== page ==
Cardiac catheterization is a procedure that can be used to fix some congenital heart problems. These are heart problems children are born with. They include atrial septal defect (ASD) and patent ductus arteriosus (PDA).
In cardiac catheterization, your doctor fixes your child's heart using a thin tube called a catheter. This type of procedure does not require the doctor to make a cut (incision) in your child's chest.
The doctor will put the catheter into a blood vessel in your child's groin. The doctor will move the catheter through the blood vessel to the heart. Then the doctor will guide special tools through the catheter to fix the heart problem.
In both ASD and PDA, the doctor will insert a small closure device into the heart. This prevents blood from flowing between chambers in ASD or to the lungs in PDA.
Your child may be able to go home the same day.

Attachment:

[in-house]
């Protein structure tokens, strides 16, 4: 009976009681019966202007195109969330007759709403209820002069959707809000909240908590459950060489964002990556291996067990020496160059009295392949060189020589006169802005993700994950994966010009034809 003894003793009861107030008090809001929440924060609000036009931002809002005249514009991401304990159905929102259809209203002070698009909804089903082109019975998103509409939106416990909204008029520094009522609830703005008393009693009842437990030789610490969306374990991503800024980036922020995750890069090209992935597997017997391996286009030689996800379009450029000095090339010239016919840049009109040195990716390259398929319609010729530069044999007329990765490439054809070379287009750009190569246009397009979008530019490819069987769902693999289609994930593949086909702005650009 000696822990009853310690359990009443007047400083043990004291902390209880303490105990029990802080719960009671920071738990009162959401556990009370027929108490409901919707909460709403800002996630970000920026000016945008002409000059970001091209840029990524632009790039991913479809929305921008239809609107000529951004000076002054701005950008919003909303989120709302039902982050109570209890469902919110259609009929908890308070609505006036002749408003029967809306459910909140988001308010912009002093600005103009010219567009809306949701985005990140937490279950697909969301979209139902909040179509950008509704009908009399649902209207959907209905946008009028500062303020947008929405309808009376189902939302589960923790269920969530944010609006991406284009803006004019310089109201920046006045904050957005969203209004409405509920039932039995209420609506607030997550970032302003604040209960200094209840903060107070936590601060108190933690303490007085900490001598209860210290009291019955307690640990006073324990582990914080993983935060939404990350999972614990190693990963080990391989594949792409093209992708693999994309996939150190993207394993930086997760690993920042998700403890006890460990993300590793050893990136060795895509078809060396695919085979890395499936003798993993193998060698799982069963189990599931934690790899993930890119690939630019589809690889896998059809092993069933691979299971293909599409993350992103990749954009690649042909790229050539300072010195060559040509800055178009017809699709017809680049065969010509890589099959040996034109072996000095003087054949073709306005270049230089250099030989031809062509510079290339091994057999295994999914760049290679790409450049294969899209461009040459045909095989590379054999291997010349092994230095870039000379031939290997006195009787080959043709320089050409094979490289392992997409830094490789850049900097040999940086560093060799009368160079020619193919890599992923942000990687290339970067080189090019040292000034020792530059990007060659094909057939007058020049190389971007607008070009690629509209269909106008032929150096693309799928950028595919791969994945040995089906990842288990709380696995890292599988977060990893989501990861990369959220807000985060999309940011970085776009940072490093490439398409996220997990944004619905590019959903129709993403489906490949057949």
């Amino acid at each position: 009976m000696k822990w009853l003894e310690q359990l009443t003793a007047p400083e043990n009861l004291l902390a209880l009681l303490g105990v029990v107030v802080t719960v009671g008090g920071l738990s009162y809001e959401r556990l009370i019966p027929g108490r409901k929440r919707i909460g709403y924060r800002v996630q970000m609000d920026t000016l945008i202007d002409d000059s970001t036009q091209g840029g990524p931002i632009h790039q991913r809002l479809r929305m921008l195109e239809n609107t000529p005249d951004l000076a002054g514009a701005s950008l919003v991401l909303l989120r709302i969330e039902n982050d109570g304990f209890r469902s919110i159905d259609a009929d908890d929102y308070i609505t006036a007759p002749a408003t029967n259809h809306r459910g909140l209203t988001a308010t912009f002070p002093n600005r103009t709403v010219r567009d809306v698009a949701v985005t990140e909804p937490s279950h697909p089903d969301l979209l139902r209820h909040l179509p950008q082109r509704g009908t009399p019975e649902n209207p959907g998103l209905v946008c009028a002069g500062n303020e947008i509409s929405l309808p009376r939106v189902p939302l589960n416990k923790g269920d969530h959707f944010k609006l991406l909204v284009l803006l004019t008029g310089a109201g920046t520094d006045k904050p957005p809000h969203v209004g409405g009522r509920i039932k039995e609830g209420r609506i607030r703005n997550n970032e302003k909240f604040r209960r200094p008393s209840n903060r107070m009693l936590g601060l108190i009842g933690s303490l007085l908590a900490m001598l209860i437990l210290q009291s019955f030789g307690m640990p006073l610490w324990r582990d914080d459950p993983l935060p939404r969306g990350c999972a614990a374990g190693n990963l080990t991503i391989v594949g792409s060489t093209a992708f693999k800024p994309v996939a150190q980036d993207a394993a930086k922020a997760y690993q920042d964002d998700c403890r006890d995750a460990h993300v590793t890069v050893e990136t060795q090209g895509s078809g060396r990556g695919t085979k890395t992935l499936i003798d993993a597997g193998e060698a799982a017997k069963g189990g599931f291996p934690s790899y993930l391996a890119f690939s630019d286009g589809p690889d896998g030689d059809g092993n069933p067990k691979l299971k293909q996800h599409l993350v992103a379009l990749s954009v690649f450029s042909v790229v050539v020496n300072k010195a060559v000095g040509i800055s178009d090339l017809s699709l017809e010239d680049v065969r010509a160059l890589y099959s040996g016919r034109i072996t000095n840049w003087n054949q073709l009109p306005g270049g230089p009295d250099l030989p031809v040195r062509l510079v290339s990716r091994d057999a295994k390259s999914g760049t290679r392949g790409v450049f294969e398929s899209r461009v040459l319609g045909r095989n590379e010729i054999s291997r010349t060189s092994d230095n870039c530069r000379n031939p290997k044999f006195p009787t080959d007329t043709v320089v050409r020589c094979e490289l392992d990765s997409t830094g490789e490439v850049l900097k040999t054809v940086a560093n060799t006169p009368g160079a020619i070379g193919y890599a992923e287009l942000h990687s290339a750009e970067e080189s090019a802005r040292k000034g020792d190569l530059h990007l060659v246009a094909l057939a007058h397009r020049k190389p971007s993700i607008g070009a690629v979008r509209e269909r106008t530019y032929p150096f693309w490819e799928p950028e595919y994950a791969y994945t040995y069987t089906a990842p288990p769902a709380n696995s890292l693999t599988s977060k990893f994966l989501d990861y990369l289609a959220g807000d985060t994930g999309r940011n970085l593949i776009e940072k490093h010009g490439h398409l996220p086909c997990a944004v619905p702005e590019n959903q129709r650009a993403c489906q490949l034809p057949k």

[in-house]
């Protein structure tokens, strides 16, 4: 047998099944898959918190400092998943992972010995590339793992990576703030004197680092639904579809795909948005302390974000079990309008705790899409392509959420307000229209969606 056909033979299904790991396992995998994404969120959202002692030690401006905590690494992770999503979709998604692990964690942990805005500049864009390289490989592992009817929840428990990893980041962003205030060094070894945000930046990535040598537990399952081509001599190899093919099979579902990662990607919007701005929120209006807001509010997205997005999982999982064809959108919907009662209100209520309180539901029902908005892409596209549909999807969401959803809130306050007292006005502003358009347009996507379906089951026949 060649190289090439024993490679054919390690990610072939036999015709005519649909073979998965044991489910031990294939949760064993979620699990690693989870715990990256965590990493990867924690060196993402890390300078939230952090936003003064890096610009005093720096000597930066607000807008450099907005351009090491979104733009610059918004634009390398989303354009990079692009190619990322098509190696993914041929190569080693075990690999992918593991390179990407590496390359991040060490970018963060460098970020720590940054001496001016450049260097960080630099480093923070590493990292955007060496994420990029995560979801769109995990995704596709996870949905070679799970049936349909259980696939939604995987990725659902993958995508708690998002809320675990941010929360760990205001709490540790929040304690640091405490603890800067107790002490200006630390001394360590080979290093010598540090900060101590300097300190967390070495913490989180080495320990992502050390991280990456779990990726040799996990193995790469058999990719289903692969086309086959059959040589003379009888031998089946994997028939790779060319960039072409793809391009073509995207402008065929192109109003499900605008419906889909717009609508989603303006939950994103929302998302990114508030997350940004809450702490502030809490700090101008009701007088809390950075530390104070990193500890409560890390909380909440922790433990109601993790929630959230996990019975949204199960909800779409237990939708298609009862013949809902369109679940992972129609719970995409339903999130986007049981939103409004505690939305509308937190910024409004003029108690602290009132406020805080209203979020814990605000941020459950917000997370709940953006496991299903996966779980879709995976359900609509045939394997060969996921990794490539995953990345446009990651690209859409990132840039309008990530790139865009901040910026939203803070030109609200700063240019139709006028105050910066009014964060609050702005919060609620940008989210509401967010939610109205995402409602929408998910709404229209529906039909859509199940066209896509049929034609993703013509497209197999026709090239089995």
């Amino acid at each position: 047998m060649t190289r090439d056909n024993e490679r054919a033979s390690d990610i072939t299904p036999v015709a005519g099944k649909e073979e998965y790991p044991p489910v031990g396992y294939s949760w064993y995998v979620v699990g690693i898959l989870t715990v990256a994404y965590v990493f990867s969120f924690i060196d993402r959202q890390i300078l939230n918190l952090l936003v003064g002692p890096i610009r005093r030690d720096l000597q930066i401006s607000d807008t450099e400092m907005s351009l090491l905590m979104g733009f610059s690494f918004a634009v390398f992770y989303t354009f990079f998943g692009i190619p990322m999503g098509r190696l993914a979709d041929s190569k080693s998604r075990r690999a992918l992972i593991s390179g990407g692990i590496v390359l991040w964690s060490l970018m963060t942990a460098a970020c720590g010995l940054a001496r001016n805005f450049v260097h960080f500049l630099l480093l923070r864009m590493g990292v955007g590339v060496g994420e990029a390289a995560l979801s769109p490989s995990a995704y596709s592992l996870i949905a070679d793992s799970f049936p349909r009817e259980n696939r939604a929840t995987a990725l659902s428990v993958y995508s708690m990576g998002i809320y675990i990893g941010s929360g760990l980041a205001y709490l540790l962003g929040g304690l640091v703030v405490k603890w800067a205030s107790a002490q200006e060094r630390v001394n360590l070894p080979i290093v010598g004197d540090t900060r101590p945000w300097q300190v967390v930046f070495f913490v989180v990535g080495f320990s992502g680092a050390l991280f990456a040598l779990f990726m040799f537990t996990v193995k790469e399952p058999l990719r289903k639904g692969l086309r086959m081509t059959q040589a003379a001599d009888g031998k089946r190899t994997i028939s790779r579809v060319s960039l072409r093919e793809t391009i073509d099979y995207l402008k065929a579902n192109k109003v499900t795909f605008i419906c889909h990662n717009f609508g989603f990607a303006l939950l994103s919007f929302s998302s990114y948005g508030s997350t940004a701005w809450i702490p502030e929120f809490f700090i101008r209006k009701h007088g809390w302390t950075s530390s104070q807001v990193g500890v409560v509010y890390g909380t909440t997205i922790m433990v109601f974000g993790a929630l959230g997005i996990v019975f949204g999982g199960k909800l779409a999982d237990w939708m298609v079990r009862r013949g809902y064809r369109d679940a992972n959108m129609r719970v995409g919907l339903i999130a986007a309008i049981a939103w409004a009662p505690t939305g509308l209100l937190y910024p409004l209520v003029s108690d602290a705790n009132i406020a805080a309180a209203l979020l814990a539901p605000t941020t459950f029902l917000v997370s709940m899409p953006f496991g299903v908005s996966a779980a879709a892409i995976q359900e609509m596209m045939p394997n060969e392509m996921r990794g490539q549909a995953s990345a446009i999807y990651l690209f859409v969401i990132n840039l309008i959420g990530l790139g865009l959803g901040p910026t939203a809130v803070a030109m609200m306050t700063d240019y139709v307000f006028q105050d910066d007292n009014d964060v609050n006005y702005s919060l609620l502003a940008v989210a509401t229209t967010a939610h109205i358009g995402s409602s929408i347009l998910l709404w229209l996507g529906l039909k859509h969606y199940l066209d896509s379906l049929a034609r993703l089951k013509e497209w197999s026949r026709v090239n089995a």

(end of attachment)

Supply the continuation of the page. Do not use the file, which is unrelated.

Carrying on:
Having a child with a heart problem can be scary. You may feel overwhelmed. Learning as much you can about your child's treatment can help you feel better. You may also want to talk with other parents who have a child with similar problems.
Most children are healthy and live normal lives after treatment for PDA or ASD. Your child will need regular checkups.
Follow-up care is a key part of your child's treatment and safety. Be sure to make and go to all appointments, and call your doctor if your child is having problems. It's also a good idea to know your child's test results and keep a list of the medicines your child takes.
Having a procedure can be stressful both for your child and for you. This information will help you understand what you can expect and how to safely prepare for the procedure.
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Current as of: April 3, 2017
Adam Husney, MD - Family Medicine
& Martin J. Gabica, MD - Family Medicine & E. Gregory Thompson, MD - Internal Medicine
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